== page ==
Large eddy simulation of reactive pollutants in a deep urban street canyon: Coupling dynamics with O3-NOx-VOC chemistry
Research output: Contribution to journal › Article › peer-review
Colleges, School and Institutes
A large eddy simulation (LES) model coupled with O3-NOx-VOC chemistry is implemented to simulate the coupling effect of emissions, mixing and chemical pre-processing within an idealised deep (aspect ratio = 2) urban street canyon under a weak wind condition. Reactive pollutants exhibit significant spatial variations in the presence of two vertically aligned unsteady vortices formed in the canyon. Comparison of the LES results from two chemical schemes (simple NOx-O3 chemistry and a more comprehensive Reduced Chemical Scheme (RCS) chemical mechanism) shows that the concentrations of NO2 and Ox inside the street canyon are enhanced by approximately 30-40% via OH/HO2 chemistry. NO, NOx, O3, OH and HO2 are chemically consumed, while NO2 and Ox (total oxidant) are chemically produced within the canyon environment. The within-canyon pre-processing would increase oxidant fluxes released from the canyon to the overlying boundary layer, and this effect is more crucial for deeper street canyons (as found in many traditional European urban centres) than shallower (lower aspect ratio) streets. There is clear evidence of distinct behaviours for emitted chemical species and entrained chemical species, and positive (or negative) values of intensities of segregations are found between pairs of species with a similar (or opposite) behaviour. The simplified two-box model underestimated NO and O3 levels, but overestimated NO2 levels for both the lower and upper canyon compared with the more realistic LES-chemistry model. This suggests that the segregation effect due to incomplete mixing reduces the chemical conversion rate of NO to NO2. This study reveals the impacts of nonlinear O3-NOx-VOC photochemical processes in the incomplete mixing environment and provides a better understanding of the pre-processing of emissions within canyons, prior to their release to the urban boundary layer, through the coupling of street canyon dynamics and chemistry.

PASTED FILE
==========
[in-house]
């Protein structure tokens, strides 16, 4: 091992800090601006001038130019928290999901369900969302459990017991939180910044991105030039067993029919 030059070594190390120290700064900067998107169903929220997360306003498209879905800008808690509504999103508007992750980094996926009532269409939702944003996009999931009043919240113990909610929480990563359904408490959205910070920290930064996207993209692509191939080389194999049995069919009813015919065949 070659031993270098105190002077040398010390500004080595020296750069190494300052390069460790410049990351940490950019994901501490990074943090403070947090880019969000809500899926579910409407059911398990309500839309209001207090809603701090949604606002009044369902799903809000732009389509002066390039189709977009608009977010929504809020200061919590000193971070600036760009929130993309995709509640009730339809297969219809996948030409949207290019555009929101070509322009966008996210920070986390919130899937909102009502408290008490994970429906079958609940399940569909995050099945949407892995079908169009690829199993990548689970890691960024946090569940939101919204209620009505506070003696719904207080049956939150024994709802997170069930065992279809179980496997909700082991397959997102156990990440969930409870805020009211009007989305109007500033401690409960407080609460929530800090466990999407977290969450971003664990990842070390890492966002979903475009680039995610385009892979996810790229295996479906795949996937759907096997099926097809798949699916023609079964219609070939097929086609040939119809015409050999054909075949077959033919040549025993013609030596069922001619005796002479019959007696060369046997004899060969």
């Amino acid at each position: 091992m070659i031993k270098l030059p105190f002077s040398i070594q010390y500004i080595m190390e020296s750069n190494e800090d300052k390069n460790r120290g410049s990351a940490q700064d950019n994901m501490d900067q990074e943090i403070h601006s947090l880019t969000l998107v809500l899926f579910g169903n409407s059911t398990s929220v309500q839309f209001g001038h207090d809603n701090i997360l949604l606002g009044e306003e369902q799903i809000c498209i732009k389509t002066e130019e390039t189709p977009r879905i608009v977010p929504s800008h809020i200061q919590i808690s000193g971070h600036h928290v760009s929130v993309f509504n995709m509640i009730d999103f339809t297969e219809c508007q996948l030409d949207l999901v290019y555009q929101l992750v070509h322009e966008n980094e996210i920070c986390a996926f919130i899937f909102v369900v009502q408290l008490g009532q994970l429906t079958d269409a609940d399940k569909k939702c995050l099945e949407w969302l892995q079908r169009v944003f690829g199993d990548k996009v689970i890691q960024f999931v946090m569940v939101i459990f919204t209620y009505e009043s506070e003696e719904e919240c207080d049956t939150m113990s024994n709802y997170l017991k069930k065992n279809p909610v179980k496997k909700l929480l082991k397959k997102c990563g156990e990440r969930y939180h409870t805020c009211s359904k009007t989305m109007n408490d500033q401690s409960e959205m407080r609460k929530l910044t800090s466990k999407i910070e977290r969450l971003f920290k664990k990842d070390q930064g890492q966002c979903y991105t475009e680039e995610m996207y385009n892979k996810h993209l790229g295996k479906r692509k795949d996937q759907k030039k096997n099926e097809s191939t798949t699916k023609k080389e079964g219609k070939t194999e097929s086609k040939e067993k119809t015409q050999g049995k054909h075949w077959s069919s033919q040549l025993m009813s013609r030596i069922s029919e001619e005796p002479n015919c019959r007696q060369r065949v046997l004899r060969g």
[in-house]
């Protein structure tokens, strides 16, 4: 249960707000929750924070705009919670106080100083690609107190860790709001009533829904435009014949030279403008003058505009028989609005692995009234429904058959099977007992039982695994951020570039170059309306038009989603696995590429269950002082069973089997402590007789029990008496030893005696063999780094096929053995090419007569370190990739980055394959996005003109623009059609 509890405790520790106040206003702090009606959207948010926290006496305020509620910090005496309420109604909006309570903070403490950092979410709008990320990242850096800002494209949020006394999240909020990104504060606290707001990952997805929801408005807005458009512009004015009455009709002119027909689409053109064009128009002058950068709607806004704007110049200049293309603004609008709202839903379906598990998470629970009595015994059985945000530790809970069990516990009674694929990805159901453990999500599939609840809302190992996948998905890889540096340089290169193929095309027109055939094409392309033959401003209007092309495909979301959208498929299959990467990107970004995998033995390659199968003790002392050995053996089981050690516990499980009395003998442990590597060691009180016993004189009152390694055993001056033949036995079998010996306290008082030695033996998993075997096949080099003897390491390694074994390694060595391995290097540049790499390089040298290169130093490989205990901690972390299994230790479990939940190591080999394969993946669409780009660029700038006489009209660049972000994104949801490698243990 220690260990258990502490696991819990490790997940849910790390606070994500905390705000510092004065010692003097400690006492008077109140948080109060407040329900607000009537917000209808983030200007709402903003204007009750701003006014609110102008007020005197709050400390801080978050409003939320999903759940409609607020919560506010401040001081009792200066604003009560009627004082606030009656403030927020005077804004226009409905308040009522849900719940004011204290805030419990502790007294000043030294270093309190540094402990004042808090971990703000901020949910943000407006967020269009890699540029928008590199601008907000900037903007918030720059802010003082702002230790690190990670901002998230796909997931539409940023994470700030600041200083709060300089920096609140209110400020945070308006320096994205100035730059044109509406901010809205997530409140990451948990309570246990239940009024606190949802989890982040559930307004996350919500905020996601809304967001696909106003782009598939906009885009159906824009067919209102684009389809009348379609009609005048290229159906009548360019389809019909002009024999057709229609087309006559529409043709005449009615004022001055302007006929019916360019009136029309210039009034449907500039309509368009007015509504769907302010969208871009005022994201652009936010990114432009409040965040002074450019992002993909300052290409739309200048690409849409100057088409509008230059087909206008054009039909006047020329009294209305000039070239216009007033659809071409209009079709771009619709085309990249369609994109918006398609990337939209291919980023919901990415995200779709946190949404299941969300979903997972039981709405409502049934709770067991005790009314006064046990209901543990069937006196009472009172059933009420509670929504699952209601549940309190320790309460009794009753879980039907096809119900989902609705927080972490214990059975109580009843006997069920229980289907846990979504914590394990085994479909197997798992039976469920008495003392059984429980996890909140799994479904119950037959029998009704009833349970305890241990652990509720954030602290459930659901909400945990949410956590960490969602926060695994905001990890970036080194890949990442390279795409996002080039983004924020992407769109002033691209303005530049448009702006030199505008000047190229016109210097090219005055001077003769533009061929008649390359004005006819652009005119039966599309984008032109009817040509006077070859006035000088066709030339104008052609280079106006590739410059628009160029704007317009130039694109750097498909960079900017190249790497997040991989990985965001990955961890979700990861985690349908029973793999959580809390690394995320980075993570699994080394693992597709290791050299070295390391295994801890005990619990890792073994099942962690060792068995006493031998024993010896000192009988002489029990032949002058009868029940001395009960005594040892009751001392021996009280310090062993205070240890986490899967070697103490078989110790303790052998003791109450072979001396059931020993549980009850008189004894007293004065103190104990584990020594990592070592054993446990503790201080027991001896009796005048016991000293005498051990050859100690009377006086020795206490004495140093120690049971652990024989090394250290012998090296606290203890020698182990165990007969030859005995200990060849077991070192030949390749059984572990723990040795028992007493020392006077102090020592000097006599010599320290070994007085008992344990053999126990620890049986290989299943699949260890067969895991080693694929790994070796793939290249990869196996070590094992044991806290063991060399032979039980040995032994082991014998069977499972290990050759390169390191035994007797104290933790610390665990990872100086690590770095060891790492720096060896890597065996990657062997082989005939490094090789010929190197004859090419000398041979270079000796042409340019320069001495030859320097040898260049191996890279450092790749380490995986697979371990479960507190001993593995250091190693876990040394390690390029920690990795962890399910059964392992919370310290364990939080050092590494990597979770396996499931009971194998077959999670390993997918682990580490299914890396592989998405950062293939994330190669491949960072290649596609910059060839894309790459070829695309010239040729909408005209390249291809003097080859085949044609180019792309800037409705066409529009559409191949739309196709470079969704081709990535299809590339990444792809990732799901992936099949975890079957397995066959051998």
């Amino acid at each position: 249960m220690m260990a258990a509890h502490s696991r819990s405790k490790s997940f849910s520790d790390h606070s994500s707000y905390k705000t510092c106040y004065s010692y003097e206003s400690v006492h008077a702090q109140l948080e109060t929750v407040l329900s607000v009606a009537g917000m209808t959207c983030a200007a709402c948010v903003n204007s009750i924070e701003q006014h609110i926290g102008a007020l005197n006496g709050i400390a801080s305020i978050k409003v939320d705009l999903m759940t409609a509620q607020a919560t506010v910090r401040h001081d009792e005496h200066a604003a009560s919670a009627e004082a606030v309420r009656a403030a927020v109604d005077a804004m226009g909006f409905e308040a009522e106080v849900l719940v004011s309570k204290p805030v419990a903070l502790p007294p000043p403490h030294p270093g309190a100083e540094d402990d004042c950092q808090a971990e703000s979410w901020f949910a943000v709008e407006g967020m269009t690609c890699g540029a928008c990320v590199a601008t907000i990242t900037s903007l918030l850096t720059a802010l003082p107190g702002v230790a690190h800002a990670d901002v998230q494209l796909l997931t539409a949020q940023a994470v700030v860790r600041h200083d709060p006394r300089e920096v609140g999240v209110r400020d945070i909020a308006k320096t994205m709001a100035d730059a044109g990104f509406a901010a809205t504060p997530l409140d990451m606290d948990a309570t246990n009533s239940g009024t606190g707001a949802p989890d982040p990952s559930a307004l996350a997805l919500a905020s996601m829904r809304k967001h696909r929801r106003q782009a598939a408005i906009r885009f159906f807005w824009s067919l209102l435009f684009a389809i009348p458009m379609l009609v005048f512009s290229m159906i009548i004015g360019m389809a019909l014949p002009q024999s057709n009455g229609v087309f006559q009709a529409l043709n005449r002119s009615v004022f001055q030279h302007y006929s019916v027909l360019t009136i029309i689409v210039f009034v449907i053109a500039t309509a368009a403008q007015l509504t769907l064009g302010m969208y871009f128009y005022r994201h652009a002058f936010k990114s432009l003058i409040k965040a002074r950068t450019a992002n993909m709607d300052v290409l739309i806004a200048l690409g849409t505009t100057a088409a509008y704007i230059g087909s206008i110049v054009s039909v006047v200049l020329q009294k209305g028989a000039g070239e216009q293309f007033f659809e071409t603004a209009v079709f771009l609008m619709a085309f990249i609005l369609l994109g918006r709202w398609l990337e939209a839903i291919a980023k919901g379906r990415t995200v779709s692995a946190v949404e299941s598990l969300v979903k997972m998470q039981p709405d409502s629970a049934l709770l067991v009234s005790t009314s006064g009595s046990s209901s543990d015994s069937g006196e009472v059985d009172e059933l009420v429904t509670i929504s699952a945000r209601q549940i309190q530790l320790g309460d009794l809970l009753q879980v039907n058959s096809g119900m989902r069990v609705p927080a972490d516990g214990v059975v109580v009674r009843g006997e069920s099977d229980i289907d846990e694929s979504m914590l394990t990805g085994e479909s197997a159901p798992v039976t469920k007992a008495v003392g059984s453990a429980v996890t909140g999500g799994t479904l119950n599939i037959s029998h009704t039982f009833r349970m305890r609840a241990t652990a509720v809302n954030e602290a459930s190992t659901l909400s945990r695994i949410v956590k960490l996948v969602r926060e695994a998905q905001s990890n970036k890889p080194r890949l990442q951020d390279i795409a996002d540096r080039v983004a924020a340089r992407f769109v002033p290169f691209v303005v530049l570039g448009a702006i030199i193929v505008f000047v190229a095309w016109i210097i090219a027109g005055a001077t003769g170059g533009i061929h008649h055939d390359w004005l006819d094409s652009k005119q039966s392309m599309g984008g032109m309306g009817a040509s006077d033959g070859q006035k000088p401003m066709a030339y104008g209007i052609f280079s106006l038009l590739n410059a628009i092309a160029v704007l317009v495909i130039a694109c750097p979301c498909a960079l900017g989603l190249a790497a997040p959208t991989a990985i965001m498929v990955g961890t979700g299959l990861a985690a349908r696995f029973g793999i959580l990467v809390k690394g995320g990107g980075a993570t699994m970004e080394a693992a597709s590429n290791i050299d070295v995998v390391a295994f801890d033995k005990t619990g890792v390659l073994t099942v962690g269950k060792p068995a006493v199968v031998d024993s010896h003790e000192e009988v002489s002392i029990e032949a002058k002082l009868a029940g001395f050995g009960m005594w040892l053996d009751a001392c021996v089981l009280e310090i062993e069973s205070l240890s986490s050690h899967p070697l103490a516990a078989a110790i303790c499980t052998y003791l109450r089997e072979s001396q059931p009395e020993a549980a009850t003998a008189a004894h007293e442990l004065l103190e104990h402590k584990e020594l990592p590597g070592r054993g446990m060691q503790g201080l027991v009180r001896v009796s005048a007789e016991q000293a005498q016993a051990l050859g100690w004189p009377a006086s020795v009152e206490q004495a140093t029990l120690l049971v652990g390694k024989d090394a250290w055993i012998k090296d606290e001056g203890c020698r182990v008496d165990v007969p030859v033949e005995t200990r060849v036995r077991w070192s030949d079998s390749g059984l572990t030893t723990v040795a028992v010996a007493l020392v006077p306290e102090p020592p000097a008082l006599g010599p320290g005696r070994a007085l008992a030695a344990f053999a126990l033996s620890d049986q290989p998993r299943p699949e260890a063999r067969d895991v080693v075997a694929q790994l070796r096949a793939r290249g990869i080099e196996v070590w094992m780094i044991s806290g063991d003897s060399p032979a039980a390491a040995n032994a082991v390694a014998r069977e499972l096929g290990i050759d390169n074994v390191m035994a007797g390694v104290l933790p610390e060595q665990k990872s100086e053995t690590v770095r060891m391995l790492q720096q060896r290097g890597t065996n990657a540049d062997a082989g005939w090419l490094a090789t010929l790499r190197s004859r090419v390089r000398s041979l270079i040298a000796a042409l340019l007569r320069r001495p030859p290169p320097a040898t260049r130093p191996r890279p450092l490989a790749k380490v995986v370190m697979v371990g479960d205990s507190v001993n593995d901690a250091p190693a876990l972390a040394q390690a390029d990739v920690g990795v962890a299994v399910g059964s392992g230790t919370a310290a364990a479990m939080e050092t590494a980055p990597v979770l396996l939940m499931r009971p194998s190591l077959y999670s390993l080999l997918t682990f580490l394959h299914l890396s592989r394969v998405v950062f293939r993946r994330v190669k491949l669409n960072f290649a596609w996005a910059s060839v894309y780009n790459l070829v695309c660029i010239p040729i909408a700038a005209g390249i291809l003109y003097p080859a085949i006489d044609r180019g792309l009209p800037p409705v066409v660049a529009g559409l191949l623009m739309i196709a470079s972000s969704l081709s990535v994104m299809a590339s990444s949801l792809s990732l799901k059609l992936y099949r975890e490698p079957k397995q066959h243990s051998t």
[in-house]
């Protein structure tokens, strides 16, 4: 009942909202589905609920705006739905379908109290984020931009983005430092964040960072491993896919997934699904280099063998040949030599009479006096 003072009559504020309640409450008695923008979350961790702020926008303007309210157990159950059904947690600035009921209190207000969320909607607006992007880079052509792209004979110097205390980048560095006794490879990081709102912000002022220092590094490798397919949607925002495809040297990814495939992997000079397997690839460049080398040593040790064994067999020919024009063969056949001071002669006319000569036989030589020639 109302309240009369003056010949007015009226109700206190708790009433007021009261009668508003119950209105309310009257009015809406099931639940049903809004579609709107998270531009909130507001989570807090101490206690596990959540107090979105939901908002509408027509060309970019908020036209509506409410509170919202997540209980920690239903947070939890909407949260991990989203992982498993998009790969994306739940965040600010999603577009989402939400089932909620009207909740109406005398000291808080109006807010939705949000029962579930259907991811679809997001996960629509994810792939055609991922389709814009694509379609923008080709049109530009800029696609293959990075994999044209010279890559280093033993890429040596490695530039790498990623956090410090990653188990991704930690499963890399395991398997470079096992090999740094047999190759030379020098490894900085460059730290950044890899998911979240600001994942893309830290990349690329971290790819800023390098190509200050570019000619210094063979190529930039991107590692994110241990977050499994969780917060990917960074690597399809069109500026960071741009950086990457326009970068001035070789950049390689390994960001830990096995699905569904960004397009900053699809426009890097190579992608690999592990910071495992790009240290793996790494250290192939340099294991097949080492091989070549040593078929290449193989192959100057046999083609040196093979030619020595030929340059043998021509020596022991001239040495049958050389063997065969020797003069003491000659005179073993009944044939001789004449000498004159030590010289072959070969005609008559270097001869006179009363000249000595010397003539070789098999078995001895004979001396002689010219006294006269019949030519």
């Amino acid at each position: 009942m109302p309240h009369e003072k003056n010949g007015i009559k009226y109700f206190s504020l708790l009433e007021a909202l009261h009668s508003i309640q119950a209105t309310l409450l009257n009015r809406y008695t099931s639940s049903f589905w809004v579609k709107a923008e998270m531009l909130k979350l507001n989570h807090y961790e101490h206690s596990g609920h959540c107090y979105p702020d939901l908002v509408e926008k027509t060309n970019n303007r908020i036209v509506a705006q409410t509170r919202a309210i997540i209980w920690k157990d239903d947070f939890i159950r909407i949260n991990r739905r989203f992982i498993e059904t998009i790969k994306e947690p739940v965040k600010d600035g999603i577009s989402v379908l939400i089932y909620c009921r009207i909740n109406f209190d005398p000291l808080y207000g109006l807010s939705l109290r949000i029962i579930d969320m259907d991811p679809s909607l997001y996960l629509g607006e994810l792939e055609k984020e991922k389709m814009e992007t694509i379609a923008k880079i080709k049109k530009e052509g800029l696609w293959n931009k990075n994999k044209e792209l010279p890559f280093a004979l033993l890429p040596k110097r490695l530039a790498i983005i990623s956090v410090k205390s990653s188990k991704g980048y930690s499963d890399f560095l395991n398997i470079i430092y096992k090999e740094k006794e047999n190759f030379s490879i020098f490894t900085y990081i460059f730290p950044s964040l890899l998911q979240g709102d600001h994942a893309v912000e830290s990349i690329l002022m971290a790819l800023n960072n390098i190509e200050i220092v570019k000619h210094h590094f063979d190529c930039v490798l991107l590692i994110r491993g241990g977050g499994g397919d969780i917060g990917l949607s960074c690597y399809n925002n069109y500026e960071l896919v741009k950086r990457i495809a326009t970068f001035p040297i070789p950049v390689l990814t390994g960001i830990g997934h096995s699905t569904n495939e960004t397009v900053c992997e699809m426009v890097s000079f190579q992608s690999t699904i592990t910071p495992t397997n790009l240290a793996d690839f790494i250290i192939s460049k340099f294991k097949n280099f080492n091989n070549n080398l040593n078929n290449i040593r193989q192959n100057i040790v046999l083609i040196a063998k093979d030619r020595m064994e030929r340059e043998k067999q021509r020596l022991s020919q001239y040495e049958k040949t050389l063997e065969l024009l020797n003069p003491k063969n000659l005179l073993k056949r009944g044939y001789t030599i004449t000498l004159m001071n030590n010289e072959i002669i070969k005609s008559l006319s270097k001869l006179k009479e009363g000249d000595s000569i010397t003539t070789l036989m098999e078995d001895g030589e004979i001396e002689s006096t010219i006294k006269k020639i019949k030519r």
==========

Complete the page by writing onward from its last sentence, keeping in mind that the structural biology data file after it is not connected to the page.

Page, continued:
|Early online date||12 Feb 2017|
|Publication status||E-pub ahead of print - 12 Feb 2017|
- Nonlinear photochemistry, Large eddy simulation, Street canyon, Segregation effect